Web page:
As we root believers in the riches of God’s Word equipping them to make disciples, we can also incentivize them to build significant relationships with neighbors outside of our church.  

I’m honored to lead a coalition of churches working together for the transformation of our community. As we give believers the opportunity to serve in the public schools, in addiction recovery programs, in poverty alleviation initiatives, and in foster care programs, we move God’s people into the public square. These are not programs the church must manage or can always measure, but they help believers live present with people in their brokenness in order to serve, teach, and influence them to follow Jesus with us. 

This incarnational approach to disciple making is less programmatic, and more personal. It’s also less measurable in the short term, but perhaps creates long-term, sustainable transformation for our closest neighbors and in the social structures of our community. 

  • 1
    2021 TN Annual Overdose Report, p. 30
By / Mar 31

I recently celebrated one year of sobriety from alcohol — a goal I’d been working to accomplish for several years. I’d felt I had an unhealthy relationship with alcohol since the first time I took a sip as a teenager, and I often thought of my grandfather, who died of liver disease related to alcoholism. I knew it was unhealthy for my body, my choices, and my faith. It was a barrier in my relationship with God. Rather than water and refresh my heart, it dried it up or drowned it out. 

To quit a substance one is physically or mentally addicted to is no small feat, and the support of friends, family, and community can make all the difference. There are likely more people in your life struggling with addiction than you realize. The National Institute on Alcohol Abuse and Alcoholism found that 25% of people 18 and over regularly engage in binge drinking. During COVID-19 specifically, excessive drinking increased by 21% overall.  

The truth is, addiction doesn’t always present itself in stereotypical ways. Women, especially, are often high-functioning and successful, masterfully hiding their strongholds behind the highlight reels of social media and accomplishments. Interestingly, alcohol consumption among women rose by 41% since March 2020, according to a Harvard health study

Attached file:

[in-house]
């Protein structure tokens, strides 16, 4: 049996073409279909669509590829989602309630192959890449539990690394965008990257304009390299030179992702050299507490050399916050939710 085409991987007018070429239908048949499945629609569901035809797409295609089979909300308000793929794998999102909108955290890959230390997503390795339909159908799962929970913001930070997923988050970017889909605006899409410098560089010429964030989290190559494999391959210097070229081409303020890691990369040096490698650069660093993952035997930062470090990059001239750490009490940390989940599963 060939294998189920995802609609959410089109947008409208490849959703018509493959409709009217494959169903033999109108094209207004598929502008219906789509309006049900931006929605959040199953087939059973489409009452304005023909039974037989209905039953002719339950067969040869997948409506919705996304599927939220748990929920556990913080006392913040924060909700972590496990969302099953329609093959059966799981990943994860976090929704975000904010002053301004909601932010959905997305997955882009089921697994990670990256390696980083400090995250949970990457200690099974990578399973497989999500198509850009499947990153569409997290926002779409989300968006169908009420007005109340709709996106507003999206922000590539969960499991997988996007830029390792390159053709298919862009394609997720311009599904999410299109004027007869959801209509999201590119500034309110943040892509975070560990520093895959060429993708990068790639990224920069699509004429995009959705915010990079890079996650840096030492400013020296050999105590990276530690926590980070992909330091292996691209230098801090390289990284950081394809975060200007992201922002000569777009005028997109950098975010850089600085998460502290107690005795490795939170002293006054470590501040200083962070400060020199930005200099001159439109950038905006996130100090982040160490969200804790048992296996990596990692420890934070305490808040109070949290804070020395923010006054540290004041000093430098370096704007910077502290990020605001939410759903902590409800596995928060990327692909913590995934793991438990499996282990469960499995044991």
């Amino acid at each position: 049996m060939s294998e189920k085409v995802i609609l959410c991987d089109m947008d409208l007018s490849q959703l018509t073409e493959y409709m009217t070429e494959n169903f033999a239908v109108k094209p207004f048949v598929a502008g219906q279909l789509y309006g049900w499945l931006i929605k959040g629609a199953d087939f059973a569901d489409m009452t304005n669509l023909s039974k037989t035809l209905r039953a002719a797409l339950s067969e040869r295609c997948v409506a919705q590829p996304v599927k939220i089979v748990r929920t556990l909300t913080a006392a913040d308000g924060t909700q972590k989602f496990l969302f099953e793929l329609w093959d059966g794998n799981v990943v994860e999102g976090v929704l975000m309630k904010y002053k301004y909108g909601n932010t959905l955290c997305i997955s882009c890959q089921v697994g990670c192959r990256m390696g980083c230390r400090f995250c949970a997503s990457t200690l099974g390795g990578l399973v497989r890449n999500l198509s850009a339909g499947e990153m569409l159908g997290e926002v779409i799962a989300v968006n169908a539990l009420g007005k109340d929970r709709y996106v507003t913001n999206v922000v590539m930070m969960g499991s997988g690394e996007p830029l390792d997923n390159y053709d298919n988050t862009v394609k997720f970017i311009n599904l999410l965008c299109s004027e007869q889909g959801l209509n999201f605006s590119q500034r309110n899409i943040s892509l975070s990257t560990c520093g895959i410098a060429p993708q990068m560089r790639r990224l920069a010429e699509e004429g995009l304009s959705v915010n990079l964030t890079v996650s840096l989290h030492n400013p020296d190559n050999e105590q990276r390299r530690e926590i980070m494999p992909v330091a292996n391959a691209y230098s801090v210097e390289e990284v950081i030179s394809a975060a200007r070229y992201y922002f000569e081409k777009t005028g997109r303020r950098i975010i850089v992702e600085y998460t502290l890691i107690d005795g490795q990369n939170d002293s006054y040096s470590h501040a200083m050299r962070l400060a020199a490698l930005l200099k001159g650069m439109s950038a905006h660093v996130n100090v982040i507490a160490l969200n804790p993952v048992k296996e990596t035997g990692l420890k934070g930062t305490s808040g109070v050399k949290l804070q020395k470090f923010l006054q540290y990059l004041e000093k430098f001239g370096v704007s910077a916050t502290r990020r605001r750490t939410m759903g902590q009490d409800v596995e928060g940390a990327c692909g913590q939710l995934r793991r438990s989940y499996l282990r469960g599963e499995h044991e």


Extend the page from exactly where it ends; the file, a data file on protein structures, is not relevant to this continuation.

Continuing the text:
An addiction of any kind is toxic to the body and the soul, and it’s important to know how you can best encourage friends who are struggling. As for me, the process was a journey. After years of asking the Lord to help me quit drinking, I was finally able to do it, knowing that I had been sinful in so many ways with my alcohol consumption. The Bible provides countless warnings about the substance. For example, Ephesians 5:18 states: “And do not get drunk with wine, for that is debauchery, but be filled with the Spirit.” What I recognized, finally, was that one cannot be filled with the Holy Spirit when one is filled with wine. They are like oil and water — unable to mix — and that is one of the best reasons I found to finally walk away. 

This year, I am most grateful for my sobriety and how it allows my faith to flourish and my family to take priority. I am thankful to be rid of mental games and broken promises, feelings of rampant hypocrisy and powerlessness. As 2 Corinthians reminds us, “When I am weak, then I am strong.” It’s only in the strength of the Father and the beautiful community he surrounded me with that I was able to overcome this stronghold. 

Helping a friend with alcohol addiction 

Based on my recent experience, I want to suggest five things you can do to help a friend or family member struggling with non-life-threatening and non-life-altering alcohol addiction:

1. Offer to be a safe place to talk. One of the hardest things about early sobriety is the fear that you will fail and look weak or irresponsible. It’s important that your friend knows you will not berate them if they slip up. A safe relationship opens the door for honest conservation whenever it’s needed. The moment someone feels they may be shamed, they will probably close off. The more vulnerable someone can be in a community, the more likely they are to succeed in the end. 

2. Invite them into community. God has designed us for relationships, and people need community to walk in sobriety. That’s part of the power of Alcoholics Anonymous; it’s a band of men and women who stick together through thick and thin. So, it’s vital that you don’t alienate your friend who is struggling with alcohol addiction. One of the ways you can be most supportive is by inviting them into community. Surround them with the safety of friendship in Christ. Be willing to have a mindset focused on others and how you can best serve your friend as she seeks to overcome her dependence on alcohol by the grace of God. 

3. Pray for them diligently. When someone is giving up an addiction, spiritual warfare is in full force. I used to say that the only thing Satan had to do to keep me away from God was keep a drink in my hand. The enemy doesn’t want your friend to give up alcohol. That’s why we must pray regularly for their strength and ability to overcome. Understand that sobriety is a journey and it’s not always a one-and-done situation. Sometimes people start again and again before it sticks. Never give up on your friend, and be there for then every time they fall. The consistent support is like a safety net that helps them feel they can get up again.